one assumes when one hears the bell and goes to
the front door, and behold, he has kept his appointment.
He is courteous, always; does not show any
pain one's own lack of courtesy may cause him;
does not even require that one invite him
into the living-room, saying "Come in, come in, you must
meet my spouse, yes, and these are my dear children,
Charlotte! Maria! please! say good-day to the gentleman!"
None of this he requires; he stays on the doorstep,
shifty, obsequious, fawning, shrinking, enlarging –
how one plasters with adjectives that odious
undertaker's demeanour! yet the fact of
his being there is what counts, however qualified.
And suffusions of dread well throbbing time and
time again through one's gut as if to match the
echoing chime of the clock. For it is mid-day....
And it was, when the angry miller answered
the loud crash on the door, precisely mid-day.
He had forgotten (of course) he had this assig-
nation, and with unblemished outrage opened
the bright door with its panes of crystal glass. The
pure calm sunlight receded timelessly be-
yond the harvested hills, and the hedgerows gleamed with
lovely luminous tints of wax and amber.
A man stood on the doorstep wearing black and
saying: "You will as a business-man admire my
punctuality." "Who in hell are you?" the
miller said, for he had at once remembered
and he fought to forget again. The chap was
all apology. "Yes, of course, dear me, with
such a trifling appointment made with someone
of such stature, how most unreasonable I
am to suppose it might stay in your recollection.
But you see this exasperating scrap of
paper? yes, and this signature? and this mere
fiddling date? as it happens, marking out to-
day exactly of all the unnumberable
possible options? I am quite embarrassed! to bring
down your lofty attention to such pettiness!
But you see how it is. The bargain made three
years ago has now reached fruition and (just
look around you!) I think you will not quibble I
failed to honour my part in it." And thus he
wittered on, as the miller stood in torment.
There are those who I think would claim that such a
bargain cannot cohere with talk of honour;
that a monstrous engagement virtuously pro-
ceeded with is a moral broth or shambles
to be neither approached nor admired. The miller
lacked the freedom bestowed by such distinctions:
what he had said he had said and it determined him.
So the outcome of this bemusing confron-
tation is not in doubt: his understanding
stabilised: there was no alternative; he
For Felicity is
what the fellow has won by his contriving.
Yet she had (we are not surprised! yet neither
gent nor miller appeared to have considered it)
her own views on the prospect of abduction:
she was not to be found. At last they found her:
once more standing behind the mill, beneath the
laden appletree; she has drawn a circle
with a spade in the grass around her, and she
stands there weeping and trembling, all in white, to
wait their coming. The gentleman was angry.
"Haul her out of that!" he commanded. "Now, then,"
said the miller in some uncertainty. "No," she
cried, "I never will go with him!" She wept and
wept. Because of that circle and such purity
neither man could approach her. "Cunning bitch!" the
gentleman commented. Then he gave his orders:
to exclude her from water and entrap her
in her circle; she would not be able then to
keep so clean; and tomorrow morning early
he would return.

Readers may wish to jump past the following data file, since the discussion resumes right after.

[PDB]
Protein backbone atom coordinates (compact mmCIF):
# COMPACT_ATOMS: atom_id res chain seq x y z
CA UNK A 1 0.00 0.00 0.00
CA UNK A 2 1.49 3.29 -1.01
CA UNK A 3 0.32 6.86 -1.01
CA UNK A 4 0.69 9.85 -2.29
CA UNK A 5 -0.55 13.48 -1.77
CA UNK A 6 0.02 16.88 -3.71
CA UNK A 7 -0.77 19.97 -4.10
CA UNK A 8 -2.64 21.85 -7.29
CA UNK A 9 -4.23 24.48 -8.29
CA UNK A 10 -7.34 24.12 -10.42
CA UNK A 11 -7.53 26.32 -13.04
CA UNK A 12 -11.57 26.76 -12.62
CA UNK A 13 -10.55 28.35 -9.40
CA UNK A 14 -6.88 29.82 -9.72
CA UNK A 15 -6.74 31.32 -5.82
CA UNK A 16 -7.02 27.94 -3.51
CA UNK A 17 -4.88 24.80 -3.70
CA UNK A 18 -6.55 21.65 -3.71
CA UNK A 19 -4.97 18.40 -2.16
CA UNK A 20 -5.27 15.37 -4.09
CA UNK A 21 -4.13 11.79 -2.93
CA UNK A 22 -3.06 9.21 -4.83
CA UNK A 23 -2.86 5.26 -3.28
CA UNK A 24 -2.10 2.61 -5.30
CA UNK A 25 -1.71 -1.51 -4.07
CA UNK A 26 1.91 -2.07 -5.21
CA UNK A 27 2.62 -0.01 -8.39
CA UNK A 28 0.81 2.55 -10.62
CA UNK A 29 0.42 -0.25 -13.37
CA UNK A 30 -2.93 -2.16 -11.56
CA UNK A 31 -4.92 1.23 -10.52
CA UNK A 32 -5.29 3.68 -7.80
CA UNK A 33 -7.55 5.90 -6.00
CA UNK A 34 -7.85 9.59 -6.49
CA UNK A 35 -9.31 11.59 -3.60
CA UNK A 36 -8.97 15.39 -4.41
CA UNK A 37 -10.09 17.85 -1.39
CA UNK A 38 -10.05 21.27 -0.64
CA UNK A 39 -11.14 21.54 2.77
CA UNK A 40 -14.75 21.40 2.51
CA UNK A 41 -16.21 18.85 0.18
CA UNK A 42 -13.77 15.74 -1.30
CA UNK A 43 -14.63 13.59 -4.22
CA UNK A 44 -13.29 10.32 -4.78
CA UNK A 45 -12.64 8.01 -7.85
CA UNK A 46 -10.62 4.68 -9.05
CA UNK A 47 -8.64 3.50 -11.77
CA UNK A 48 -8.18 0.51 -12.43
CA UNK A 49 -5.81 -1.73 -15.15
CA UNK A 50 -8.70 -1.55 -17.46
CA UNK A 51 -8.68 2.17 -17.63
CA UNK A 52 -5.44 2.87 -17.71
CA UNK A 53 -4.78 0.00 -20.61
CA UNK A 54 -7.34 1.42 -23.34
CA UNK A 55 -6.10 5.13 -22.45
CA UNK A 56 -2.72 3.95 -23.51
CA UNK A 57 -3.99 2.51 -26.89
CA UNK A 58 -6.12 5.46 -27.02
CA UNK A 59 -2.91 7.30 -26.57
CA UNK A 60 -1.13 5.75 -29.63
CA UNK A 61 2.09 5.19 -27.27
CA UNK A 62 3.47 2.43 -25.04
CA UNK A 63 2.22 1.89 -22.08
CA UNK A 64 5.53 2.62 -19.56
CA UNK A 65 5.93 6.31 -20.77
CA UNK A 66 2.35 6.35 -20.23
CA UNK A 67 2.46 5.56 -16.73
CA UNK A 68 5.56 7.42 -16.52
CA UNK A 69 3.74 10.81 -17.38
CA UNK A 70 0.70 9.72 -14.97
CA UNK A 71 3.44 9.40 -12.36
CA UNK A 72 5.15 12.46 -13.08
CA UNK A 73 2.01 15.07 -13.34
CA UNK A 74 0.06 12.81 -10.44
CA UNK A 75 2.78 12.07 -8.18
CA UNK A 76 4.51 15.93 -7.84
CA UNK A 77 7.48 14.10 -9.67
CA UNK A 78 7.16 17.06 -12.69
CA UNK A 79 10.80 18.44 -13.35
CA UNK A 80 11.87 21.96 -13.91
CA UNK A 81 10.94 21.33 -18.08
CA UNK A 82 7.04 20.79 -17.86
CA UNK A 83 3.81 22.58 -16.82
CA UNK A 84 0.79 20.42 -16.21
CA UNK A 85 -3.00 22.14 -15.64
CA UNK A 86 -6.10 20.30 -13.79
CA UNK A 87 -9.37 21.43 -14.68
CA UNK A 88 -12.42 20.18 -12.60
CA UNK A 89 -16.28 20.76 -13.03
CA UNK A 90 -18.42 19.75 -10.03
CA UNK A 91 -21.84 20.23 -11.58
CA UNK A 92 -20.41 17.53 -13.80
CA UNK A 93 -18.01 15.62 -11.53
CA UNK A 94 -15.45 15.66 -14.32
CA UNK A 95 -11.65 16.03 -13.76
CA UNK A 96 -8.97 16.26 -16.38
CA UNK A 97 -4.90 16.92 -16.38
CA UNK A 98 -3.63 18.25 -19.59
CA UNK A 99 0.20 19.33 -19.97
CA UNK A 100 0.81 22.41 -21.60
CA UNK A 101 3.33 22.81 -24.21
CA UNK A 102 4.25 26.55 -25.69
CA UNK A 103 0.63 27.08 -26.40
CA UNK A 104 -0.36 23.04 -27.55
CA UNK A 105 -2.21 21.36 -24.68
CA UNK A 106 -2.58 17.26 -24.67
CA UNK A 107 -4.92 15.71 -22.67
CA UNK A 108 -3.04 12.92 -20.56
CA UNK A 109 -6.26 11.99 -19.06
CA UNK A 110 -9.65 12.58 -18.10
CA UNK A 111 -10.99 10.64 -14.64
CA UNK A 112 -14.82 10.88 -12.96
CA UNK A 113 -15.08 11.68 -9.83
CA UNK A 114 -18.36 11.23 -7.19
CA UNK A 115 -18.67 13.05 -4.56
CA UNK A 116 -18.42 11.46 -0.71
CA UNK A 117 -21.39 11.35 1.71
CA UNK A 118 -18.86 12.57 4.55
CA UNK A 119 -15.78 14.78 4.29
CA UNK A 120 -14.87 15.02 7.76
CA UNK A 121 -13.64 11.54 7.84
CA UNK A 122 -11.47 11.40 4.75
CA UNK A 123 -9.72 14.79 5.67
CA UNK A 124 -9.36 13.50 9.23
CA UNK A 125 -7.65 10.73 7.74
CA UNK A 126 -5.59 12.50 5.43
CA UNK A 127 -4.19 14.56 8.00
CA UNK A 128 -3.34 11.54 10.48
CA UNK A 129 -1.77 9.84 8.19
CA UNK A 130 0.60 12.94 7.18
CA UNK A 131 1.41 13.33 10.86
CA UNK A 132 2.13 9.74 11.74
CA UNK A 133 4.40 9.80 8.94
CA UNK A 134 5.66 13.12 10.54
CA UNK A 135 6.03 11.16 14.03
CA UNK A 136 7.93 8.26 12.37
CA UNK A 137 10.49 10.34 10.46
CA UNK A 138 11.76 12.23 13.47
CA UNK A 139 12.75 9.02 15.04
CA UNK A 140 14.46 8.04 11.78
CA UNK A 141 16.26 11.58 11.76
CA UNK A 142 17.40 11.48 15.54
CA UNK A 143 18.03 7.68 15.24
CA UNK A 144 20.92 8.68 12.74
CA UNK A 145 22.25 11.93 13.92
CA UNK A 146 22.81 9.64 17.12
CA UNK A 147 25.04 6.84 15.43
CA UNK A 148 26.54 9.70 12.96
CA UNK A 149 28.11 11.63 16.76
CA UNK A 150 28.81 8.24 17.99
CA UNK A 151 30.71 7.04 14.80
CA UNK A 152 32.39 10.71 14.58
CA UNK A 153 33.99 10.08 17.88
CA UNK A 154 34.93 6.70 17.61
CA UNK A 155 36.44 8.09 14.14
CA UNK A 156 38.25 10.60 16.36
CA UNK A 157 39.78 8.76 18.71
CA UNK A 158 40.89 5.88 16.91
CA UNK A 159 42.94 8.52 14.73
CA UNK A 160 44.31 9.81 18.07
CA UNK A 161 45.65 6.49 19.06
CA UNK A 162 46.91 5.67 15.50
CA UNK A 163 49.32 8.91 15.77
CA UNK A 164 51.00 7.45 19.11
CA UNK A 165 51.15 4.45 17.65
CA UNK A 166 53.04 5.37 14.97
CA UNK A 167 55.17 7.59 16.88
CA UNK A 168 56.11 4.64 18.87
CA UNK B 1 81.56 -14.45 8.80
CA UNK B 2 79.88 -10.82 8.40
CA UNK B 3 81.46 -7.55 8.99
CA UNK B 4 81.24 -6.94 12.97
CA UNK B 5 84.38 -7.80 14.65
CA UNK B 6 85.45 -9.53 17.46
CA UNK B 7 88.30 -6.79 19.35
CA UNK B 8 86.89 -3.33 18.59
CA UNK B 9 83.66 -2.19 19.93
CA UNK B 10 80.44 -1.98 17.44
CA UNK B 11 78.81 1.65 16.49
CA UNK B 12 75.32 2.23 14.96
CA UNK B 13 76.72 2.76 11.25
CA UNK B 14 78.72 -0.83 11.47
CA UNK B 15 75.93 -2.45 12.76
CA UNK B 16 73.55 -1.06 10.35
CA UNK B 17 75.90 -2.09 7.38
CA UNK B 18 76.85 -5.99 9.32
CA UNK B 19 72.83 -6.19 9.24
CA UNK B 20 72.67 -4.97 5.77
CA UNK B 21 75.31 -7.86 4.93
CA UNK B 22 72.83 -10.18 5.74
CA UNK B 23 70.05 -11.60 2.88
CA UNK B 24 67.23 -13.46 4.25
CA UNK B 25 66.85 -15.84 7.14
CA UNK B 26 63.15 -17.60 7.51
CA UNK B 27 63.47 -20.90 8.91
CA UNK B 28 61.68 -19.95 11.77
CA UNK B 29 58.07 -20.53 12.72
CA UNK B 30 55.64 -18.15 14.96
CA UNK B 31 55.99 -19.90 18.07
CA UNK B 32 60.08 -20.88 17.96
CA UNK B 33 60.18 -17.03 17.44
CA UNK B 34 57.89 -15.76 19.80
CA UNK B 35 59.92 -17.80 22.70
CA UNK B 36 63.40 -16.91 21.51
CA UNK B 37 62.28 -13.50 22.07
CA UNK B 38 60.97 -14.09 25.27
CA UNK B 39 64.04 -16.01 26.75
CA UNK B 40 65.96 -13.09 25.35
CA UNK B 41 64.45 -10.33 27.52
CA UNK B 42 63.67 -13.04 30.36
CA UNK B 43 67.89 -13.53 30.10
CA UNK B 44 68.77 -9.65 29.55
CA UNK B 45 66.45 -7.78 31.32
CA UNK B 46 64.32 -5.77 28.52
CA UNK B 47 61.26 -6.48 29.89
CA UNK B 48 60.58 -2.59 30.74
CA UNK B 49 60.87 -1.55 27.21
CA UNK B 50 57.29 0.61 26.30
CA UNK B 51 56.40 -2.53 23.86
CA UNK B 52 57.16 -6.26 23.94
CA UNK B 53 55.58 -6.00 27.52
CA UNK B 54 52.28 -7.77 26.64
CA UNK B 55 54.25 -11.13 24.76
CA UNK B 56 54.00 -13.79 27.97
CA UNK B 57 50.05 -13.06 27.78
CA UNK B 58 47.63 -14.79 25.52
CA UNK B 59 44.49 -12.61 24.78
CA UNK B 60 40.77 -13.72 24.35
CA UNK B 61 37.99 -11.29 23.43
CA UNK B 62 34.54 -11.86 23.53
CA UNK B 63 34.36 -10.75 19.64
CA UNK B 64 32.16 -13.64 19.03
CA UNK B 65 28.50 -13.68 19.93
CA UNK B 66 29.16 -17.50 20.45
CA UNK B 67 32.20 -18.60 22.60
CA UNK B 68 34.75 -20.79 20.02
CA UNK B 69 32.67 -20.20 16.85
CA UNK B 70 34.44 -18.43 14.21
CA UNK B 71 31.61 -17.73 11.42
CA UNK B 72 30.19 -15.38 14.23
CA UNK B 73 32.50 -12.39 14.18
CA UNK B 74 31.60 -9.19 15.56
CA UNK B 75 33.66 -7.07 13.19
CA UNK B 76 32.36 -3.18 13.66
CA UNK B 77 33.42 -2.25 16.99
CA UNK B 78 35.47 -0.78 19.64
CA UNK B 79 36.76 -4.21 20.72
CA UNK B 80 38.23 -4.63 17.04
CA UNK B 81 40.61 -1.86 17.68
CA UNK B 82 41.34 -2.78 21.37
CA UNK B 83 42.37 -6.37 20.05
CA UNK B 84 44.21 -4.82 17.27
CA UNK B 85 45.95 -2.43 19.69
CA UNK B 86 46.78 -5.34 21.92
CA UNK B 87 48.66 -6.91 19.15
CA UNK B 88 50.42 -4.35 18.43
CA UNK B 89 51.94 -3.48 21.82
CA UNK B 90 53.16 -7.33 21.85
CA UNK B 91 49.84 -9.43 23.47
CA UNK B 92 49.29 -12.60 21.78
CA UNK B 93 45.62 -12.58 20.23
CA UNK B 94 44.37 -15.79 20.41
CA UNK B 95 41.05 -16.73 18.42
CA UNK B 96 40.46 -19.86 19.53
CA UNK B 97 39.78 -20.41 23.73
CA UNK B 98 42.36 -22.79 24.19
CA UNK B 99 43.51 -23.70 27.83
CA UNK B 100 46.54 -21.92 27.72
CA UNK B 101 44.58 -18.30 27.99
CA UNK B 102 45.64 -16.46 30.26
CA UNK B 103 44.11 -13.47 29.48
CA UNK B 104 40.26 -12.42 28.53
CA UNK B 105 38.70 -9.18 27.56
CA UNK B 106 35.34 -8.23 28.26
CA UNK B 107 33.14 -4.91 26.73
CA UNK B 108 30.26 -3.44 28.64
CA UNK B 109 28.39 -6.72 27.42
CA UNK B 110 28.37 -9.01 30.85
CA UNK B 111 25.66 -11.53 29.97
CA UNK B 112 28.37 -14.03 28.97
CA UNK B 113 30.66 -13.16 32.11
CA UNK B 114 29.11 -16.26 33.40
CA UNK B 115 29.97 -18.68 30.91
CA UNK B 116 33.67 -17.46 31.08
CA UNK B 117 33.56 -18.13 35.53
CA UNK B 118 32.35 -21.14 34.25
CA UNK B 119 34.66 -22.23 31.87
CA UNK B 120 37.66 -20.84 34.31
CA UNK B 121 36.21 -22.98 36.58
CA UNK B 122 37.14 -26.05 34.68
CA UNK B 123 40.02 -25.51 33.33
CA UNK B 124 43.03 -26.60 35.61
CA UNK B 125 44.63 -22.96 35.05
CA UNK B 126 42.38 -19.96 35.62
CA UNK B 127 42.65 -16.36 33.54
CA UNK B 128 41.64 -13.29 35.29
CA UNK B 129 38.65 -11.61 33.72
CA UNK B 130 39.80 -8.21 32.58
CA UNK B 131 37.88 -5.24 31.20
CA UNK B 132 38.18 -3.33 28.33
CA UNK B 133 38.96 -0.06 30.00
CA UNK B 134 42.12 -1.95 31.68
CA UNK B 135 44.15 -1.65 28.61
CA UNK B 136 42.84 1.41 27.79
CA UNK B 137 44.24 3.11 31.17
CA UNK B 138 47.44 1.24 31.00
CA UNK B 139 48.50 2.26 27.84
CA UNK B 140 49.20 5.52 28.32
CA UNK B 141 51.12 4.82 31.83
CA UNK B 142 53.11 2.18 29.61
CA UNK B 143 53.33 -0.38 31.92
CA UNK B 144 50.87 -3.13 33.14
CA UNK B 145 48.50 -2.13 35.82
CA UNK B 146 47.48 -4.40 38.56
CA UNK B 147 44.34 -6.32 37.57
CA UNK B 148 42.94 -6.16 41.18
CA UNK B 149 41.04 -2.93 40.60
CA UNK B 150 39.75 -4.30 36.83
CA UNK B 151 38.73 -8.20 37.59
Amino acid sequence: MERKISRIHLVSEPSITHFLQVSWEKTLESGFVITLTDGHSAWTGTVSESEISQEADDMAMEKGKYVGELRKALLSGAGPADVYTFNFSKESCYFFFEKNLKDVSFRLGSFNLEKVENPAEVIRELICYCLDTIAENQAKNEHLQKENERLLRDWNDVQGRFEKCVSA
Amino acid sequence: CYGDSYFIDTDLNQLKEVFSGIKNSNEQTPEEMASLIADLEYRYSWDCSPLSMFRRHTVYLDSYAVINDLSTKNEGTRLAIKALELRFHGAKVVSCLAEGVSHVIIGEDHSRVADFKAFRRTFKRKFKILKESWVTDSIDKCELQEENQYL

–You can bust your brains attempting
to understand how the miller could obey him.
Is it fear of the bending man's mysterious
magic powers that can control the seasons?
for he might reinstate the famine, or kill
off the miller himself, although no whisper of
that has yet got abroad? Or is a magic
operating already to transfix the
miller's freedom, an as-it-were hypnosis?
Or (perhaps we should ask) what does he feel a-
bout his daughter? For can it be that somehow,
by violating the canons of paternity,
he discovers an unreportable satis-
faction? But, with that stolid bulk of chest and
muscle, as with the honest author of my
text, no answers (indeed no questions) mar the
forward march of the facts. We know so little!
But I think for myself she stayed the night en-
circled, there in the open, not because of
some disgusting machinery but because (if
she had come out) the bending man was present
like a gas or a tangle of gaseous claws to
clutch and bear her away; though other authors
speak of guard-dogs, patrols, and razoring search-lights.
In the morning the men were back. Felicity
still stood, tearful, exhausted. She had cried so
freely that she had washed in tears and was as
clean this morning as on the previous day. The
bending man was enraged. He danced about in
spasm and yelled at the miller: "She is foiling
our important arrangement! You must see she
keeps our bargain! In order to prevent this
washing, cut off her hands!" The miller, poor docile
fool, he wanted to obey, yet could not quite per-
suade his limbs to approach her; she shrank up like
a hurt bird. But he did. Took out his razor
and then quickly and with a gaze determinedly
bent down, severed her yielding hands from their a-
stonished wrists. And she squatted down, and sobbed. The
bending man in the energy of his rage strode
away shouting: "I shall return to fetch you
at dawn!" Then left alone, unwatched, the miller
found in his powerful hand two trusting hands.
dawn the following day, miller and bending
man are back. With impatience now the bending
man strides up to Felicity, as a glutton might
snatch indifferently some fruit he has al-
ready gorged from. She is squatting still, and weeping
quietly onto her stumps, and her white dress and
golden hair, though dishevelled, still are clean, are
more than clean, are ablaze with radiance! And when she
looks up, tearful blue eyes and rightful anger
(like an angel at bay!) what can he do but
stop bewildered? He cannot penetrate the
space about her. And I think in fury he di-
ssolves, exclaims and dissolves in fumes like some black
lump of sickening liquid in a belljar.
It diffuses itself into transparency.
And the miller comes to! He is all remorse. He
weeps and pleads for Felicity's forgiveness,
and whatever she wishes he will gladly
do, or give her. He begs that she will now ac-
cept to live all her days at home and he will
count it honour to serve her like a princess, to
dance attendance upon her ruined stumps. But
she is not much concerned with all this ardour.
In a daze, or as if bemused, she steps from
the worn circle and turns her head about and
her wrists dither in front of her. As if such crying had
washed the sight from her sockets! But she says: "I
must not stay," with a sort of desperation
or a sort of conviction, and then, focussing
and ignoring her father, on his knees in
agony to the back of her, she squares her
head and shoulders and with determined, wading
steps goes off through the long-grown, tangled garden.
The gate closes behind her.